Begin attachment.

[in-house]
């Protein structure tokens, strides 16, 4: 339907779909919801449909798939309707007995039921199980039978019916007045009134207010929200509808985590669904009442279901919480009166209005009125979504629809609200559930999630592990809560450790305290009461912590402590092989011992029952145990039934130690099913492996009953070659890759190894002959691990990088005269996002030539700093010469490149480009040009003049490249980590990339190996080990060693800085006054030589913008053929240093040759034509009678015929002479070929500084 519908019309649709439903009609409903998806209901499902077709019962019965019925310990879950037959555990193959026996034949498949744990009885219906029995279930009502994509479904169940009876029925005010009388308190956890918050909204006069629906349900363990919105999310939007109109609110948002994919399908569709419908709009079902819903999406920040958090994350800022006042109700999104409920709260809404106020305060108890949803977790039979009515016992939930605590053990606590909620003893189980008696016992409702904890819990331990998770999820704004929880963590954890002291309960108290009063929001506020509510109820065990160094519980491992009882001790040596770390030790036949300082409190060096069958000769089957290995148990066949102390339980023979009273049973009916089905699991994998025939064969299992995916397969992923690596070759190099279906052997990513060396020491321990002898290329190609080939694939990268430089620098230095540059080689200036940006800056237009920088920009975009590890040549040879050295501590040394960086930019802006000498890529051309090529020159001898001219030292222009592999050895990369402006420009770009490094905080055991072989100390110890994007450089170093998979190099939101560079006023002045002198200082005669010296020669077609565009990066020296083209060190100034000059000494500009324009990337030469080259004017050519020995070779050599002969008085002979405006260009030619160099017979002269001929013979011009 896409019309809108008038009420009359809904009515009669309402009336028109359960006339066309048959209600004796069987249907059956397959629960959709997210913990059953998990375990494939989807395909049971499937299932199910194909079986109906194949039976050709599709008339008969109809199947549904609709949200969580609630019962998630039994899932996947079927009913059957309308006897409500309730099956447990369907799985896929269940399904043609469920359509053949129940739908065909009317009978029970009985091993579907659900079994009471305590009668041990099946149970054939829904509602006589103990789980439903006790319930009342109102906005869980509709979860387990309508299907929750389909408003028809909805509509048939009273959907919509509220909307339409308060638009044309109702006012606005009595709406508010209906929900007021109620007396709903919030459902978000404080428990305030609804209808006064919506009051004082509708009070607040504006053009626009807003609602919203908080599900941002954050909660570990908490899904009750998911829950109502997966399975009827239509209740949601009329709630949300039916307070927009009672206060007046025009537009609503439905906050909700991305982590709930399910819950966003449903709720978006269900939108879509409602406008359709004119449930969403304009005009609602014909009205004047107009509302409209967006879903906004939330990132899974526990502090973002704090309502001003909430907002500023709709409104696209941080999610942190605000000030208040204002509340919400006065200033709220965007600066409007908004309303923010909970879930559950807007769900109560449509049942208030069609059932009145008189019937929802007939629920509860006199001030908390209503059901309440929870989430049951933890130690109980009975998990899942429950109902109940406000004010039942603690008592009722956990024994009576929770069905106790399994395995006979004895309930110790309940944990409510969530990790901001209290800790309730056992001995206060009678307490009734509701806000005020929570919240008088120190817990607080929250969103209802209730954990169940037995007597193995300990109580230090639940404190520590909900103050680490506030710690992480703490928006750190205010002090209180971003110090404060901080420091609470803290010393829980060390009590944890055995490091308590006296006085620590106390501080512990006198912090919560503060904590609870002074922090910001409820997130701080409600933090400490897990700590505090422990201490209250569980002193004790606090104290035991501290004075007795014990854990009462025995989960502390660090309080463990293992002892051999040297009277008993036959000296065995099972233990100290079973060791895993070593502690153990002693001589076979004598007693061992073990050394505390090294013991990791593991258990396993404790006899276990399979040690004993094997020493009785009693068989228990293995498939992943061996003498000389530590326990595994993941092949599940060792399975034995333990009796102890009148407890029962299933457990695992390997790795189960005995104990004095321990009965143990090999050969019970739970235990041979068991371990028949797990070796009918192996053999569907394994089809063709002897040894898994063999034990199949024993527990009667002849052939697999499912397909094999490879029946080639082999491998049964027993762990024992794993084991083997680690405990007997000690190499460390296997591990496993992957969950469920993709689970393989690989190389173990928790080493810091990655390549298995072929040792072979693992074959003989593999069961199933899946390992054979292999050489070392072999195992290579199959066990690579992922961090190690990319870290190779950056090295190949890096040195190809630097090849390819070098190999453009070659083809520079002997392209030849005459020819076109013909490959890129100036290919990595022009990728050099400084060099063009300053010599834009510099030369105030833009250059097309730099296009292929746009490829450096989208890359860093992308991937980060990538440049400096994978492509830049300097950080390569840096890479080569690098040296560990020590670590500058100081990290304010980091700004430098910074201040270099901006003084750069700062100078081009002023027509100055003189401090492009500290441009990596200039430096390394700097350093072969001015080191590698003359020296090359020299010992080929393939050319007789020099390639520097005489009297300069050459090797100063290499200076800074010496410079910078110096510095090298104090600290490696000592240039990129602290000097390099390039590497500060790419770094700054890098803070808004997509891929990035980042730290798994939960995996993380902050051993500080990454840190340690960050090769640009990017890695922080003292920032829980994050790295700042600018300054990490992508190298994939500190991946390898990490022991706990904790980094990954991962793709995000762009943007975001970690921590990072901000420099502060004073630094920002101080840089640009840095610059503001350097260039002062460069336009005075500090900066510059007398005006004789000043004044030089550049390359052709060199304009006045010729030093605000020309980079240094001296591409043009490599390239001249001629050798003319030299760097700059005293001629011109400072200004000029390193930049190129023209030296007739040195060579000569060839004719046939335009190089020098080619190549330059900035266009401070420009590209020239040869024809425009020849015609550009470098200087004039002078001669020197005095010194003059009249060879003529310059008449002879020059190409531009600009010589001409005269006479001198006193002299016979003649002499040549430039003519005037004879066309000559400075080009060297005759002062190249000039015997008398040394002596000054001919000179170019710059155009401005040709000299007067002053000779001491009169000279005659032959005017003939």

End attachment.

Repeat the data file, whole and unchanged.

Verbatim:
[in-house]
């Protein structure tokens, strides 16, 4: 339907779909919801449909798939309707007995039921199980039978019916007045009134207010929200509808985590669904009442279901919480009166209005009125979504629809609200559930999630592990809560450790305290009461912590402590092989011992029952145990039934130690099913492996009953070659890759190894002959691990990088005269996002030539700093010469490149480009040009003049490249980590990339190996080990060693800085006054030589913008053929240093040759034509009678015929002479070929500084 519908019309649709439903009609409903998806209901499902077709019962019965019925310990879950037959555990193959026996034949498949744990009885219906029995279930009502994509479904169940009876029925005010009388308190956890918050909204006069629906349900363990919105999310939007109109609110948002994919399908569709419908709009079902819903999406920040958090994350800022006042109700999104409920709260809404106020305060108890949803977790039979009515016992939930605590053990606590909620003893189980008696016992409702904890819990331990998770999820704004929880963590954890002291309960108290009063929001506020509510109820065990160094519980491992009882001790040596770390030790036949300082409190060096069958000769089957290995148990066949102390339980023979009273049973009916089905699991994998025939064969299992995916397969992923690596070759190099279906052997990513060396020491321990002898290329190609080939694939990268430089620098230095540059080689200036940006800056237009920088920009975009590890040549040879050295501590040394960086930019802006000498890529051309090529020159001898001219030292222009592999050895990369402006420009770009490094905080055991072989100390110890994007450089170093998979190099939101560079006023002045002198200082005669010296020669077609565009990066020296083209060190100034000059000494500009324009990337030469080259004017050519020995070779050599002969008085002979405006260009030619160099017979002269001929013979011009 896409019309809108008038009420009359809904009515009669309402009336028109359960006339066309048959209600004796069987249907059956397959629960959709997210913990059953998990375990494939989807395909049971499937299932199910194909079986109906194949039976050709599709008339008969109809199947549904609709949200969580609630019962998630039994899932996947079927009913059957309308006897409500309730099956447990369907799985896929269940399904043609469920359509053949129940739908065909009317009978029970009985091993579907659900079994009471305590009668041990099946149970054939829904509602006589103990789980439903006790319930009342109102906005869980509709979860387990309508299907929750389909408003028809909805509509048939009273959907919509509220909307339409308060638009044309109702006012606005009595709406508010209906929900007021109620007396709903919030459902978000404080428990305030609804209808006064919506009051004082509708009070607040504006053009626009807003609602919203908080599900941002954050909660570990908490899904009750998911829950109502997966399975009827239509209740949601009329709630949300039916307070927009009672206060007046025009537009609503439905906050909700991305982590709930399910819950966003449903709720978006269900939108879509409602406008359709004119449930969403304009005009609602014909009205004047107009509302409209967006879903906004939330990132899974526990502090973002704090309502001003909430907002500023709709409104696209941080999610942190605000000030208040204002509340919400006065200033709220965007600066409007908004309303923010909970879930559950807007769900109560449509049942208030069609059932009145008189019937929802007939629920509860006199001030908390209503059901309440929870989430049951933890130690109980009975998990899942429950109902109940406000004010039942603690008592009722956990024994009576929770069905106790399994395995006979004895309930110790309940944990409510969530990790901001209290800790309730056992001995206060009678307490009734509701806000005020929570919240008088120190817990607080929250969103209802209730954990169940037995007597193995300990109580230090639940404190520590909900103050680490506030710690992480703490928006750190205010002090209180971003110090404060901080420091609470803290010393829980060390009590944890055995490091308590006296006085620590106390501080512990006198912090919560503060904590609870002074922090910001409820997130701080409600933090400490897990700590505090422990201490209250569980002193004790606090104290035991501290004075007795014990854990009462025995989960502390660090309080463990293992002892051999040297009277008993036959000296065995099972233990100290079973060791895993070593502690153990002693001589076979004598007693061992073990050394505390090294013991990791593991258990396993404790006899276990399979040690004993094997020493009785009693068989228990293995498939992943061996003498000389530590326990595994993941092949599940060792399975034995333990009796102890009148407890029962299933457990695992390997790795189960005995104990004095321990009965143990090999050969019970739970235990041979068991371990028949797990070796009918192996053999569907394994089809063709002897040894898994063999034990199949024993527990009667002849052939697999499912397909094999490879029946080639082999491998049964027993762990024992794993084991083997680690405990007997000690190499460390296997591990496993992957969950469920993709689970393989690989190389173990928790080493810091990655390549298995072929040792072979693992074959003989593999069961199933899946390992054979292999050489070392072999195992290579199959066990690579992922961090190690990319870290190779950056090295190949890096040195190809630097090849390819070098190999453009070659083809520079002997392209030849005459020819076109013909490959890129100036290919990595022009990728050099400084060099063009300053010599834009510099030369105030833009250059097309730099296009292929746009490829450096989208890359860093992308991937980060990538440049400096994978492509830049300097950080390569840096890479080569690098040296560990020590670590500058100081990290304010980091700004430098910074201040270099901006003084750069700062100078081009002023027509100055003189401090492009500290441009990596200039430096390394700097350093072969001015080191590698003359020296090359020299010992080929393939050319007789020099390639520097005489009297300069050459090797100063290499200076800074010496410079910078110096510095090298104090600290490696000592240039990129602290000097390099390039590497500060790419770094700054890098803070808004997509891929990035980042730290798994939960995996993380902050051993500080990454840190340690960050090769640009990017890695922080003292920032829980994050790295700042600018300054990490992508190298994939500190991946390898990490022991706990904790980094990954991962793709995000762009943007975001970690921590990072901000420099502060004073630094920002101080840089640009840095610059503001350097260039002062460069336009005075500090900066510059007398005006004789000043004044030089550049390359052709060199304009006045010729030093605000020309980079240094001296591409043009490599390239001249001629050798003319030299760097700059005293001629011109400072200004000029390193930049190129023209030296007739040195060579000569060839004719046939335009190089020098080619190549330059900035266009401070420009590209020239040869024809425009020849015609550009470098200087004039002078001669020197005095010194003059009249060879003529310059008449002879020059190409531009600009010589001409005269006479001198006193002299016979003649002499040549430039003519005037004879066309000559400075080009060297005759002062190249000039015997008398040394002596000054001919000179170019710059155009401005040709000299007067002053000779001491009169000279005659032959005017003939």